Wikipedia has become the icon of a different way of looking at how we can be productive and collaborative. Peer production has emerged as a defining feature of the networked information economy and the networked public sphere. Can we seriously begin to imagine that these practices should change our understanding of the possibilities of cooperative human relations? What are the forces pushing against cooperation, and how can they be addressed? What can we learn from life online about how better to design systems, both technical and institutional that will foster cooperation?
Overall session notes from John himself are available in the wiki. This session has been designed to be more interactive, so note taking will be less important to me than participating. I recommend following the wiki entry above. I will just jot bullet points from the primary arguments.
“Open code, open education, open talk, open.” — Charles Nesson on the core values of Berkman.
“I was skeptical of studying the Internet at a law school … it seemed like proposing to study the telephone at a law school.” — William Fisher, during the introduction of Zittrain.
“Jonathan is the Berkman Center.” — Dean Elana Kegan while introducing Zittrain.
Photo Credits: wseltzer
Time to get started … the first real talk is kicking off with Jonathan Zittrain, author of The Future of the Internet. I admit that I have his book resting on my desk in my office, but I have yet to read it. I am very interested in getting to it as it has been recommended by some very smart people, Lessig in particular talked at length about it during our lunch together at the 2008 TLT Symposium. Off to his talk … BTW, while some of this I really tried to capture, much of it is a collection of quotes I found interesting and want to return to for later reflection.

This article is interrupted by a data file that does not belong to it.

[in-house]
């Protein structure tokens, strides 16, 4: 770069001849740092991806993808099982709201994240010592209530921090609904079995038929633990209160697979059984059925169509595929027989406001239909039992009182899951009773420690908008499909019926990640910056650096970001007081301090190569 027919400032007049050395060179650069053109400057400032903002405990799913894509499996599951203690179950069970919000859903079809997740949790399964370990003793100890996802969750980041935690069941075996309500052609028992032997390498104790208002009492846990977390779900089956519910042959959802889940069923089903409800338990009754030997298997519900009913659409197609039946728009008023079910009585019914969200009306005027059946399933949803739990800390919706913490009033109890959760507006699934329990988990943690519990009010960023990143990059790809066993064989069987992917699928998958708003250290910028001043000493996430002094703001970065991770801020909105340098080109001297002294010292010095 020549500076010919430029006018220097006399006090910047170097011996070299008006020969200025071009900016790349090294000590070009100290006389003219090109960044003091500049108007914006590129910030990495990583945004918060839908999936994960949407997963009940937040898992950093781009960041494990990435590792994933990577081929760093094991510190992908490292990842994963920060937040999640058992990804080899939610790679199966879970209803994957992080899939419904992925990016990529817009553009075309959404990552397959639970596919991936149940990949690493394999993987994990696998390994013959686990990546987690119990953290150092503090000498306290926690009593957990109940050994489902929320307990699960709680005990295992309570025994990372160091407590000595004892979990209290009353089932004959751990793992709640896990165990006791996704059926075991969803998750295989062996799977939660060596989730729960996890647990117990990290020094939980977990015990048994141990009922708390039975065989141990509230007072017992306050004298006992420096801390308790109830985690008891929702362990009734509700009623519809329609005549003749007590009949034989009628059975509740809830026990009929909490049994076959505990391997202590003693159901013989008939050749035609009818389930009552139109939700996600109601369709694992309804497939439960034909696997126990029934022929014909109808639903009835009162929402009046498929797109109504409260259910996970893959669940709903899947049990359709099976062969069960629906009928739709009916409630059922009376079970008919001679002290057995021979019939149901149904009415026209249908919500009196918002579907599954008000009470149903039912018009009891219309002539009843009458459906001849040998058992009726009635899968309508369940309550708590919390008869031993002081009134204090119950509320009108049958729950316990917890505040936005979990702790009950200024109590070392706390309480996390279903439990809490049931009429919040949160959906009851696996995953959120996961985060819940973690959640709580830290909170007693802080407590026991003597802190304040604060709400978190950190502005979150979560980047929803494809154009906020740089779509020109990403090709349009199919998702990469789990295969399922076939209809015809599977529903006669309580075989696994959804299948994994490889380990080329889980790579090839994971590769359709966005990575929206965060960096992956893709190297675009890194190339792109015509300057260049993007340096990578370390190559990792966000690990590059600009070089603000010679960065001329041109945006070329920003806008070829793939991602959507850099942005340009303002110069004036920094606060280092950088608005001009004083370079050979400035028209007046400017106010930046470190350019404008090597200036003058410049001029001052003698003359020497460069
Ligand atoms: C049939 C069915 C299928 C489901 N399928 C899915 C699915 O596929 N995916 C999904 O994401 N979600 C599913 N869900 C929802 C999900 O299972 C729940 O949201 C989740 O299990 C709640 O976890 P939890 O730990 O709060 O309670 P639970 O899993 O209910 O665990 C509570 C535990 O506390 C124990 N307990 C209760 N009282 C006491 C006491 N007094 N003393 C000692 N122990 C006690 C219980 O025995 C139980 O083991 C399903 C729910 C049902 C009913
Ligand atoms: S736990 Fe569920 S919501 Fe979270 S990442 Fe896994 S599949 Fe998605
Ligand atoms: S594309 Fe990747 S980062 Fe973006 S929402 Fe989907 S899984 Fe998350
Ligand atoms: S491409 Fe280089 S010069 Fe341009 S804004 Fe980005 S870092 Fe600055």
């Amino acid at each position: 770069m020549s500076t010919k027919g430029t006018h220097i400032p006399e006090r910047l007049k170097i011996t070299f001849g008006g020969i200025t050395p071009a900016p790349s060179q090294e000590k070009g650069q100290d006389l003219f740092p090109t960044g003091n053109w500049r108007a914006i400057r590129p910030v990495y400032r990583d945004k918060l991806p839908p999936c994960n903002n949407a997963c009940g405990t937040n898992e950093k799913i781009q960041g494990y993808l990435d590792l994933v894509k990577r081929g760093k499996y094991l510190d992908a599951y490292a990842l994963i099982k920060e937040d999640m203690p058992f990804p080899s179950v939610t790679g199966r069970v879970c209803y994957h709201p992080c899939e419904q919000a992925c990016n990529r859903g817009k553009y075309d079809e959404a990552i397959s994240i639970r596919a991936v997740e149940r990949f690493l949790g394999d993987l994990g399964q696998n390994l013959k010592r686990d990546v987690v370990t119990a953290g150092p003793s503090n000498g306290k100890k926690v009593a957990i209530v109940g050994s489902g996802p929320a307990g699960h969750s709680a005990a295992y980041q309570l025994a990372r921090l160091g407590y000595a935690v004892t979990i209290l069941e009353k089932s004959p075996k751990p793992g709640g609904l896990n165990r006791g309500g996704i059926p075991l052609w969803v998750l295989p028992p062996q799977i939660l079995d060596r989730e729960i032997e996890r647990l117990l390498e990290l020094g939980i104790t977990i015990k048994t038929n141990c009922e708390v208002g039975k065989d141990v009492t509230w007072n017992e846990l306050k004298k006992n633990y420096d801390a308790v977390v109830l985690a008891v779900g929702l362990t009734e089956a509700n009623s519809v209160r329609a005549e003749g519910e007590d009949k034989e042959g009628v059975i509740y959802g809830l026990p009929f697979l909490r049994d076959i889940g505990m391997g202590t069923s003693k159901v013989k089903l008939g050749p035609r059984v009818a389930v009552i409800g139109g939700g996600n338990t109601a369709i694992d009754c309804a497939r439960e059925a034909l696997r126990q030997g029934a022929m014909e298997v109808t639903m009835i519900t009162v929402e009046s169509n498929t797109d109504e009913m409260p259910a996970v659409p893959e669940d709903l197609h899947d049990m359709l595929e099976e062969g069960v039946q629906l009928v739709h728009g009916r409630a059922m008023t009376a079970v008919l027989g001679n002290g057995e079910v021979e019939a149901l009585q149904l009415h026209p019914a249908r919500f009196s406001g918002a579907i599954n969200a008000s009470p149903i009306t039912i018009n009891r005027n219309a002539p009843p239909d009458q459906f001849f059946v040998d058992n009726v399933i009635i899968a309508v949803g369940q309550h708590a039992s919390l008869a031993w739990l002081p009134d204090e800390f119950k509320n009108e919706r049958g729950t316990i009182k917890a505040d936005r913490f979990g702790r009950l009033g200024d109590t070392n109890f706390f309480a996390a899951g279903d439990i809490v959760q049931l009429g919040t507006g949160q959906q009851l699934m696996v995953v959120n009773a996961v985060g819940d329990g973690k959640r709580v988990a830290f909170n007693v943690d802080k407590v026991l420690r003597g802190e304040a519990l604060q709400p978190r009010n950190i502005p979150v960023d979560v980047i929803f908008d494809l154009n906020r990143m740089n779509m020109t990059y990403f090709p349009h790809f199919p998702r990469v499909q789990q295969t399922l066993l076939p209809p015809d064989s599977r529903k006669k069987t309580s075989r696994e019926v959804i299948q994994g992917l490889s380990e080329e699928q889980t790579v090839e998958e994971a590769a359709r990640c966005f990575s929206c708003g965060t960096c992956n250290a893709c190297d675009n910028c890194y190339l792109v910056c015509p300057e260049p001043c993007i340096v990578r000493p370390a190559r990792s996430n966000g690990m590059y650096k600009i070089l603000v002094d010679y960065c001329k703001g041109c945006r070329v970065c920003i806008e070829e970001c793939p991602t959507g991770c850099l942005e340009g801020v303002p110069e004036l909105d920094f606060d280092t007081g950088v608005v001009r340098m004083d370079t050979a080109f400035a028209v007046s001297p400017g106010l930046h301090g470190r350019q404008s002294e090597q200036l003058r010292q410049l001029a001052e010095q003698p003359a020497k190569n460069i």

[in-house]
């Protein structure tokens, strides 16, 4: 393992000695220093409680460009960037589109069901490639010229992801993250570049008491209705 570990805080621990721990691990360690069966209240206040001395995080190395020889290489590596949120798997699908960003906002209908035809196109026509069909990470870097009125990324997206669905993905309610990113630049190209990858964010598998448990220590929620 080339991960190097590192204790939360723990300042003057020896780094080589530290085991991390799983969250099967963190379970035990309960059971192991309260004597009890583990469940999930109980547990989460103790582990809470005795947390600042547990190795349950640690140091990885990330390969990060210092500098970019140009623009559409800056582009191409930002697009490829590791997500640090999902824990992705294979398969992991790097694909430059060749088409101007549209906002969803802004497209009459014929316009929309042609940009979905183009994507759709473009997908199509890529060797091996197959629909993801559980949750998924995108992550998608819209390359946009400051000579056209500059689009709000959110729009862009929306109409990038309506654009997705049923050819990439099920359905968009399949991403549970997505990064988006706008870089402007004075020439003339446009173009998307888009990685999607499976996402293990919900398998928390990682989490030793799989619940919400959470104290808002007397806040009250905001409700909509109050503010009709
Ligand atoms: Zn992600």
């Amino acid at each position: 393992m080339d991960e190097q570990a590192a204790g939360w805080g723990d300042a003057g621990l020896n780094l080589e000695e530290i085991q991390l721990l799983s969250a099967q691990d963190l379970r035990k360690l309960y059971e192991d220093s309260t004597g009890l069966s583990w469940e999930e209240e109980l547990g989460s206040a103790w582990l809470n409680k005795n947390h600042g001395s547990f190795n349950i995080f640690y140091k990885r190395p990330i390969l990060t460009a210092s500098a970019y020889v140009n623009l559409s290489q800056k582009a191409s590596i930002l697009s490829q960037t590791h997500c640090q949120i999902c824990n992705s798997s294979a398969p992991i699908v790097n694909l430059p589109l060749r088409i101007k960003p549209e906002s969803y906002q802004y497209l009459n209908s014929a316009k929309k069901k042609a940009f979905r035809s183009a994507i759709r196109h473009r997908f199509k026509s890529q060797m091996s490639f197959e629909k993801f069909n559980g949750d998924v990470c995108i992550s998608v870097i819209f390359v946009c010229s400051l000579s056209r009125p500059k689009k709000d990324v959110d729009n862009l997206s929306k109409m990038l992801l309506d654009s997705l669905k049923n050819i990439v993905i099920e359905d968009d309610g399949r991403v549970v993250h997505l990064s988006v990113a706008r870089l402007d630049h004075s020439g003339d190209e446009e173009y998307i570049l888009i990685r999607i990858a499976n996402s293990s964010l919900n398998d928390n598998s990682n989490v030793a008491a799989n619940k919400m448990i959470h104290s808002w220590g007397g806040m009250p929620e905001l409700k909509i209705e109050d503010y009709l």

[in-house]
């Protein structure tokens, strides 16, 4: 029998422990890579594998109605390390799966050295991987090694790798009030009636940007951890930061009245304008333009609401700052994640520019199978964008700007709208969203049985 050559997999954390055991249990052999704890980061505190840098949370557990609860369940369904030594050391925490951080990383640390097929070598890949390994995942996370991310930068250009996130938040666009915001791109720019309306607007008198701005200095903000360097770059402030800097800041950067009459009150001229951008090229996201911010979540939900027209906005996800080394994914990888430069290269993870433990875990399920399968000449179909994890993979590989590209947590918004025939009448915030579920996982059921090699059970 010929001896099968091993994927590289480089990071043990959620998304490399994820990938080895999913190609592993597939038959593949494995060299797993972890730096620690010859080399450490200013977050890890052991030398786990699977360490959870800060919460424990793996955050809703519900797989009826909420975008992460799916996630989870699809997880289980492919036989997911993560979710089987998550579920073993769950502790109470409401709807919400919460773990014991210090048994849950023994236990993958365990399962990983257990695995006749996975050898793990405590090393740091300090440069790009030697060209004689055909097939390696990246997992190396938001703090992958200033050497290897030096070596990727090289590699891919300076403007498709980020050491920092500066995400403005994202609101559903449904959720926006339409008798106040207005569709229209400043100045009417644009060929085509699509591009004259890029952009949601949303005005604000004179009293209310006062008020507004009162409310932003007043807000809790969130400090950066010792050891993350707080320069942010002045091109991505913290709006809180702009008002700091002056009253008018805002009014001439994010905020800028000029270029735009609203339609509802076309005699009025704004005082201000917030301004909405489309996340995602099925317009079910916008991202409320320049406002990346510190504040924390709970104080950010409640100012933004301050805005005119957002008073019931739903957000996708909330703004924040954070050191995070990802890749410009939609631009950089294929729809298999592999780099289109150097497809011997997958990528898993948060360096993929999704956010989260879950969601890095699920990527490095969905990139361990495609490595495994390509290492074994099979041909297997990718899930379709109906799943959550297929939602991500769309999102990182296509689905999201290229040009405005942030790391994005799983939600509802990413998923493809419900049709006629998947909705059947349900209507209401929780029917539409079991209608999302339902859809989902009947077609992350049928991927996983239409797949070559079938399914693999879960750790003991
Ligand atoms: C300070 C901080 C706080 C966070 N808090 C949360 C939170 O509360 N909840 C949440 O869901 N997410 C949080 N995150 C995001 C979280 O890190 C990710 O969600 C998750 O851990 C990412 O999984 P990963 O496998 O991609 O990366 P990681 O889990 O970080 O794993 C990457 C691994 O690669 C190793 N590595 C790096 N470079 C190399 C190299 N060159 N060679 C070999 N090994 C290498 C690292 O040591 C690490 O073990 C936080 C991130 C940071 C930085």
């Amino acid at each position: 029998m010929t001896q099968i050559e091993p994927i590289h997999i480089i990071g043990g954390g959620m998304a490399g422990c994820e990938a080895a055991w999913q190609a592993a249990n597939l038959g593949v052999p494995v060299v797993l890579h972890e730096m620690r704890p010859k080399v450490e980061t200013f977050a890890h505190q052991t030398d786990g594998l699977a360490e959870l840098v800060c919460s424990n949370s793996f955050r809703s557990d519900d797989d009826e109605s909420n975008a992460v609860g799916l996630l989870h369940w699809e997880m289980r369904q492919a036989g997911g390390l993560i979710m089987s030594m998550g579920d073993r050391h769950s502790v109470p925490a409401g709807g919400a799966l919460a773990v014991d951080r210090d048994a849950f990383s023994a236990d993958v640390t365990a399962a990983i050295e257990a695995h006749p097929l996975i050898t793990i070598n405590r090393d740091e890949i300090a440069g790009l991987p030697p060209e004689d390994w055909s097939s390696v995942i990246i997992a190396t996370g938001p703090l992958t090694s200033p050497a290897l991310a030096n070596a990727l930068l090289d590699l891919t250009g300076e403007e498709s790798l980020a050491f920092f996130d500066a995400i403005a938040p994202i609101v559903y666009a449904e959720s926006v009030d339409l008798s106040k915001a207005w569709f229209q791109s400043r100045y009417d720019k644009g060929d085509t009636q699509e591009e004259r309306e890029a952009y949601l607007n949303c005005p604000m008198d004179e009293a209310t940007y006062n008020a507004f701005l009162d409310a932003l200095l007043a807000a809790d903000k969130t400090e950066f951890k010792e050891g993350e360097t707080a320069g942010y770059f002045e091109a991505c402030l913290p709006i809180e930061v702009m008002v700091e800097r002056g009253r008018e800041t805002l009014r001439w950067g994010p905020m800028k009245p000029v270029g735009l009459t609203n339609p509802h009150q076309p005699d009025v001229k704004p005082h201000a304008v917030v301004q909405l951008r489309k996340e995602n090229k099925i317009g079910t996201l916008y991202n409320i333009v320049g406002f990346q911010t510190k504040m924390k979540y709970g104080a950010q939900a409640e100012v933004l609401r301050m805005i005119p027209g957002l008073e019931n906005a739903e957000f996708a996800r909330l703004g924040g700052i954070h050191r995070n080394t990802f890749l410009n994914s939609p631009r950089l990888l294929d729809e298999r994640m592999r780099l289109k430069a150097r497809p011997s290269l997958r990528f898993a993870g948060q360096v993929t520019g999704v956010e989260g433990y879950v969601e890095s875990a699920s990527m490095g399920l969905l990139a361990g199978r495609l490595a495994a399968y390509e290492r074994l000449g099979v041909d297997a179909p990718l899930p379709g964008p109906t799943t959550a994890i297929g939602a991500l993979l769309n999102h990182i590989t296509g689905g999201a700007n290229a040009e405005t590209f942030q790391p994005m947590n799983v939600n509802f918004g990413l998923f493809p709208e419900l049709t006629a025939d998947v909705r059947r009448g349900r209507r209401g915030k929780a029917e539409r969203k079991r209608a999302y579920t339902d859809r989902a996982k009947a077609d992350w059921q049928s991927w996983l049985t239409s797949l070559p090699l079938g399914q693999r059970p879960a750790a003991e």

My colleague Chris Millet and I are sitting in very tight seats in Ames Courtroom on the campus of Harvard University getting set to listen the opening remarks for the Berkman@10, The Future of the Internet event. This is an event that I have been looking forward to for quite some time. I rarely get to attend events that I choose for my own development — I do a ton of travel, but the majority of it is related to University business. Being able to come and listen to people talk about the Future of the Internet is a real treat. I have been following the work of the Berkman Center and several of their fellows for quite some time now … names like Lessig, Jonathan Zittrain, Jimmy Wales, Doc Searls, David Weinberger, and so many others.
Throughout the day I will be doing my best to post thoughts related to the event as it unfolds. I will attempt to capture some salient thoughts that may provide some new opportunities for the work we do at Penn State and beyond. I’ll be on Twitter all day sharing some things as well and welcome any tweets @colecamplese with ideas, reactions, or questions.